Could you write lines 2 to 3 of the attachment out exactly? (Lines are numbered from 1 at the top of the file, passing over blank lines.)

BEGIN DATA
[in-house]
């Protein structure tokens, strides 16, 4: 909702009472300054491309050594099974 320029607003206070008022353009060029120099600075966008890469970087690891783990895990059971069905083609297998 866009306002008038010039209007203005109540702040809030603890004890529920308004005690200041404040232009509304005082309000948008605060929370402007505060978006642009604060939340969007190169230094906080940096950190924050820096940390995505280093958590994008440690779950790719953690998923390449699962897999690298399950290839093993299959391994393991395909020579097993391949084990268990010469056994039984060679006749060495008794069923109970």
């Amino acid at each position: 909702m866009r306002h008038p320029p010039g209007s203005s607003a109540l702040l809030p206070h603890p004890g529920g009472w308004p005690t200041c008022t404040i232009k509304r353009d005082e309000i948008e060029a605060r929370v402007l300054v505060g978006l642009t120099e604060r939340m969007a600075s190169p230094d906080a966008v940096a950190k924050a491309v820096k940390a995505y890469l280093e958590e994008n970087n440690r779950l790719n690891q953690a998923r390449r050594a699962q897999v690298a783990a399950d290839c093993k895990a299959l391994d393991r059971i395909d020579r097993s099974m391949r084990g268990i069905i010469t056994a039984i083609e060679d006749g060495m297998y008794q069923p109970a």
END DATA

């Protein structure tokens, strides 16, 4: 909702009472300054491309050594099974 320029607003206070008022353009060029120099600075966008890469970087690891783990895990059971069905083609297998 866009306002008038010039209007203005109540702040809030603890004890529920308004005690200041404040232009509304005082309000948008605060929370402007505060978006642009604060939340969007190169230094906080940096950190924050820096940390995505280093958590994008440690779950790719953690998923390449699962897999690298399950290839093993299959391994393991395909020579097993391949084990268990010469056994039984060679006749060495008794069923109970």
């Amino acid at each position: 909702m866009r306002h008038p320029p010039g209007s203005s607003a109540l702040l809030p206070h603890p004890g529920g009472w308004p005690t200041c008022t404040i232009k509304r353009d005082e309000i948008e060029a605060r929370v402007l300054v505060g978006l642009t120099e604060r939340m969007a600075s190169p230094d906080a966008v940096a950190k924050a491309v820096k940390a995505y890469l280093e958590e994008n970087n440690r779950l790719n690891q953690a998923r390449r050594a699962q897999v690298a783990a399950d290839c093993k895990a299959l391994d393991r059971i395909d020579r097993s099974m391949r084990g268990i069905i010469t056994a039984i083609e060679d006749g060495m297998y008794q069923p109970a």